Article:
Synopses & Reviews
It was the most expensive bottle of wine ever sold.
In 1985, at a heated auction by Christies of London, a 1787 bottle of Château Lafite Bordeaux—one of a cache of bottles unearthed in a bricked-up Paris cellar and supposedly owned by Thomas Jefferson—went for $156,000 to a member of the Forbes family. The discoverer of the bottle was pop-band manager turned wine collector Hardy Rodenstock, who had a knack for finding extremely old and exquisite wines. But rumors about the bottle soon arose. Why wouldnt Rodenstock reveal the exact location where it had been found? Was it part of a smuggled Nazi hoard? Or did his reticence conceal an even darker secret?
It would take more than two decades for those questions to be answered and involve a gallery of intriguing players—among them Michael Broadbent, the bicycle-riding British auctioneer who speaks of wines as if they are women and staked his reputation on the record-setting sale; Serena Sutcliffe, Broadbents elegant archrival, whose palate is covered by a hefty insurance policy; and Bill Koch, the extravagant Florida tycoon bent on exposing the truth about Rodenstock.
Pursuing the story from Monticello to London to Zurich to Munich and beyond, Benjamin Wallace also offers a mesmerizing history of wine, complete with vivid accounts of subterranean European laboratories where old vintages are dated and of Jeffersons colorful, wine-soaked days in France, where he literally drank up the culture.
Suspenseful, witty, and thrillingly strange, The Billionaires Vinegar is the vintage tale of what could be the most elaborate con since the Hitler diaries. It is also the debut of an exceptionally powerful new voice in narrative non-fiction.
"The titular bottle, from a cache of allegedly fine, allegedly French wine, allegedly owned by Thomas Jefferson in the 1780s, set a record price when auctioned in 1985. The subsequent brouhaha over the cache's authenticity takes wine journalist Wallace on a piquant journey into the mirage-like world of rare wines. At its center are Hardy Rodenstock, an enigmatic German collector with a suspicious knack for unearthing implausibly old and drinkable wines, and Michael Broadbent, a Christie's wine expert, who auctioned Rodenstock's lucrative finds. The argument over the Jefferson bottles and other rarities aged for decades, flummoxed a wine establishment desperate to keep the cork in a controversy that might deflate the market for antique vintages. (In the author's telling, a 2006 lawsuit almost settles the issue.) Wallace sips the story slowly, taking leisurely digressions into techniques for faking wine and detecting same with everything from Monticello scholarship to nuclear physics. He paints a colorful backdrop of eccentric oenophiles, decadent tastings and overripe flavor rhetoric (Broadbent describes one wine as redolent of chocolate and 'schoolgirls' uniforms'). Investigating wines so old and rare they could taste like anything, he playfully questions the very foundations of connoisseurship." Publishers Weekly (Copyright Reed Business Information, Inc.)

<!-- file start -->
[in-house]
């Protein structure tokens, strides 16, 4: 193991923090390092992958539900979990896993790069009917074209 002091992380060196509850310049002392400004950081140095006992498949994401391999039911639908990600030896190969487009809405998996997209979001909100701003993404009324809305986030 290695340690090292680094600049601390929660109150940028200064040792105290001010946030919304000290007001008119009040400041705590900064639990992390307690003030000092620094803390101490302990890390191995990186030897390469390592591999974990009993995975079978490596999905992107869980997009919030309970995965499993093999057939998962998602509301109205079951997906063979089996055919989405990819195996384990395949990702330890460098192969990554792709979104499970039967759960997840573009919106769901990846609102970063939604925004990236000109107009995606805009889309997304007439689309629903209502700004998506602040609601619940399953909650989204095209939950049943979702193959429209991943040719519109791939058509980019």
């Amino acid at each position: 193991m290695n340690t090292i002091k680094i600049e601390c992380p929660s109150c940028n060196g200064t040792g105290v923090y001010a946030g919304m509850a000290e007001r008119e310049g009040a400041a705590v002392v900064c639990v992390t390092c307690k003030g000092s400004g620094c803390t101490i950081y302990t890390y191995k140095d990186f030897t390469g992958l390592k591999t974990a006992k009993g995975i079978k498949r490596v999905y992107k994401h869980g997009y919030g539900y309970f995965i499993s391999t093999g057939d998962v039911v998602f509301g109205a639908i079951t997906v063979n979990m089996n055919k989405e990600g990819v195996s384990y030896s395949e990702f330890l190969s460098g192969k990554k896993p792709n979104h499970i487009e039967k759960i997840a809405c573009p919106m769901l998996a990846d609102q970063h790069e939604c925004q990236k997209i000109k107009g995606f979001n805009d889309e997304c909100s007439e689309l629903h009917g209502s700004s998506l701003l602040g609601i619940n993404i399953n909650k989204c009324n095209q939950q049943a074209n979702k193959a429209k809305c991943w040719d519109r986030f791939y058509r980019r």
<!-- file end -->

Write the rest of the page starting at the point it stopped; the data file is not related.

Suspenseful, witty, and thrillingly strange, this work delivers the vintage tale of what could be the most elaborate con since the Hitler diaries.
In recent years, several of Americaand#8217;s leading art museums have voluntarily given up their finest pieces of classical art to the governments of Italy and Greece. The monetary value is estimated at over half a billion dollars. Why would they be moved to such unheard-of generosity?and#160;
The answer lies at the Getty, one of the worldand#8217;s richest and most troubled museums, and scandalous revelations that it had been buying looted antiquities for decades. Drawing on a trove of confidential museum records and frank interviews, Felch and Frammolino give us a fly-on-the-wall account of the inner workings of a world-class museum and tell the story of the Gettyand#8217;s dealings in the illegal antiquities trade. The outlandish characters and bad behavior could come straight from the pages of a thrillerand#8212;the wealthy recluse founder, the cagey Italian art investigator, the playboy curator, the narcissist CEOand#8212;but their chilling effects on the rest of the art world have been all too real, as the authors show in novelistic detail.and#160;
Fast-paced and compelling, Chasing Aphrodite exposes the layer of dirt beneath the polished faand#231;ade of the museum business.
Two investigative reporters for the Los Angelesand#160;Times explore the looted antiquities scandal at the Getty Museum.
About the Author
JASONandnbsp;FELCH is an investigative reporter with the Los Angeles Times
. In 2006 he was a finalist for the Pulitzer Prize in Investigative Reporting for exposing the role of the J. Paul Getty Museum and other American museums in the black market for looted antiquities. His work has also been honored by Investigative Reporters and Editors, the Education Writers Association, the National Association of Science Writers, and the Society for Environmental Journalism. He lives in Pasadena, California, with his wife and son.
RALPH FRAMMOLINO reported for nearly 25 years at the Los Angeles Times, where he and former colleague Jason Felch were finalists for the 2006 Pulitzer Prize for Investigative Reporting for their articles about the J. Paul Getty Museum and looted antiquities. His work has also appeared in the New York Times and the Columbia Journalism Review. Frammolino is now a media consultant for various aid projects in Bangladesh, Nepal, and Sri Lanka, where he trains working journalists on investigative reporting techniques and right to information laws.